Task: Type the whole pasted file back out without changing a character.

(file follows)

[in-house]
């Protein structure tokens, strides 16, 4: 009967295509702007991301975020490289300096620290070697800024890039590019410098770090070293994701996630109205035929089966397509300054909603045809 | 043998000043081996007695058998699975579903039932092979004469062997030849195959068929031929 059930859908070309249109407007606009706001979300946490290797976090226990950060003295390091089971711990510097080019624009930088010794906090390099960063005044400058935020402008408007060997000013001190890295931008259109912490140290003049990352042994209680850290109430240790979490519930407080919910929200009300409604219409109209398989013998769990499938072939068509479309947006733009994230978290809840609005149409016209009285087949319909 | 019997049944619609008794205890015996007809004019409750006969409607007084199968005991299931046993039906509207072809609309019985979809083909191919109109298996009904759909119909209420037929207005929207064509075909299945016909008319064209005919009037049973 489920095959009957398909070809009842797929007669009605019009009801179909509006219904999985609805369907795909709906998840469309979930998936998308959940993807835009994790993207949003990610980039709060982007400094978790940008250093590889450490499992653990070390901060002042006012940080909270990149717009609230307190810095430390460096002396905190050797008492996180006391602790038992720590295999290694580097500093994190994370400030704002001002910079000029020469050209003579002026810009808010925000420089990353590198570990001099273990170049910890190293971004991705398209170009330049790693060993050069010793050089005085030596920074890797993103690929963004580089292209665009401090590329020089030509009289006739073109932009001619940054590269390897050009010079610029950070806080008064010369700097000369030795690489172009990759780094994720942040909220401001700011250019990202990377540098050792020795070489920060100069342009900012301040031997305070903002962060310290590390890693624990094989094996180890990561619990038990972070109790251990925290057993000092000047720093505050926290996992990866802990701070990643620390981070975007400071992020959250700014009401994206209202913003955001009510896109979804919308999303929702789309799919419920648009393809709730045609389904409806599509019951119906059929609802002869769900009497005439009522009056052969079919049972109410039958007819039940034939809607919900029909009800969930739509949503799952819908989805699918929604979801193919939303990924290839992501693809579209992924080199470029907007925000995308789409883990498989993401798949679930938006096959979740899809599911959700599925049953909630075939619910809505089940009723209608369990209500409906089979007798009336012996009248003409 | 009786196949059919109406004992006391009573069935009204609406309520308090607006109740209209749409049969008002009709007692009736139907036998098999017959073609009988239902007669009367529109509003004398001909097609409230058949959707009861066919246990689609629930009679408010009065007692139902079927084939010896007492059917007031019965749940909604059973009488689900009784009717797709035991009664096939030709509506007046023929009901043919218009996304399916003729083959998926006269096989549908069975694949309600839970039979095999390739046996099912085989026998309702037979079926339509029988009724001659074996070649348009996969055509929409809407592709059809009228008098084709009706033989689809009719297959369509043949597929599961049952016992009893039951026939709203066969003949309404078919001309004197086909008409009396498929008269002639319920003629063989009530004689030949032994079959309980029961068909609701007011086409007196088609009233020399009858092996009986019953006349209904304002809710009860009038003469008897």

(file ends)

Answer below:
[in-house]
């Protein structure tokens, strides 16, 4: 009967295509702007991301975020490289300096620290070697800024890039590019410098770090070293994701996630109205035929089966397509300054909603045809 | 043998000043081996007695058998699975579903039932092979004469062997030849195959068929031929 059930859908070309249109407007606009706001979300946490290797976090226990950060003295390091089971711990510097080019624009930088010794906090390099960063005044400058935020402008408007060997000013001190890295931008259109912490140290003049990352042994209680850290109430240790979490519930407080919910929200009300409604219409109209398989013998769990499938072939068509479309947006733009994230978290809840609005149409016209009285087949319909 | 019997049944619609008794205890015996007809004019409750006969409607007084199968005991299931046993039906509207072809609309019985979809083909191919109109298996009904759909119909209420037929207005929207064509075909299945016909008319064209005919009037049973 489920095959009957398909070809009842797929007669009605019009009801179909509006219904999985609805369907795909709906998840469309979930998936998308959940993807835009994790993207949003990610980039709060982007400094978790940008250093590889450490499992653990070390901060002042006012940080909270990149717009609230307190810095430390460096002396905190050797008492996180006391602790038992720590295999290694580097500093994190994370400030704002001002910079000029020469050209003579002026810009808010925000420089990353590198570990001099273990170049910890190293971004991705398209170009330049790693060993050069010793050089005085030596920074890797993103690929963004580089292209665009401090590329020089030509009289006739073109932009001619940054590269390897050009010079610029950070806080008064010369700097000369030795690489172009990759780094994720942040909220401001700011250019990202990377540098050792020795070489920060100069342009900012301040031997305070903002962060310290590390890693624990094989094996180890990561619990038990972070109790251990925290057993000092000047720093505050926290996992990866802990701070990643620390981070975007400071992020959250700014009401994206209202913003955001009510896109979804919308999303929702789309799919419920648009393809709730045609389904409806599509019951119906059929609802002869769900009497005439009522009056052969079919049972109410039958007819039940034939809607919900029909009800969930739509949503799952819908989805699918929604979801193919939303990924290839992501693809579209992924080199470029907007925000995308789409883990498989993401798949679930938006096959979740899809599911959700599925049953909630075939619910809505089940009723209608369990209500409906089979007798009336012996009248003409 | 009786196949059919109406004992006391009573069935009204609406309520308090607006109740209209749409049969008002009709007692009736139907036998098999017959073609009988239902007669009367529109509003004398001909097609409230058949959707009861066919246990689609629930009679408010009065007692139902079927084939010896007492059917007031019965749940909604059973009488689900009784009717797709035991009664096939030709509506007046023929009901043919218009996304399916003729083959998926006269096989549908069975694949309600839970039979095999390739046996099912085989026998309702037979079926339509029988009724001659074996070649348009996969055509929409809407592709059809009228008098084709009706033989689809009719297959369509043949597929599961049952016992009893039951026939709203066969003949309404078919001309004197086909008409009396498929008269002639319920003629063989009530004689030949032994079959309980029961068909609701007011086409007196088609009233020399009858092996009986019953006349209904304002809710009860009038003469008897």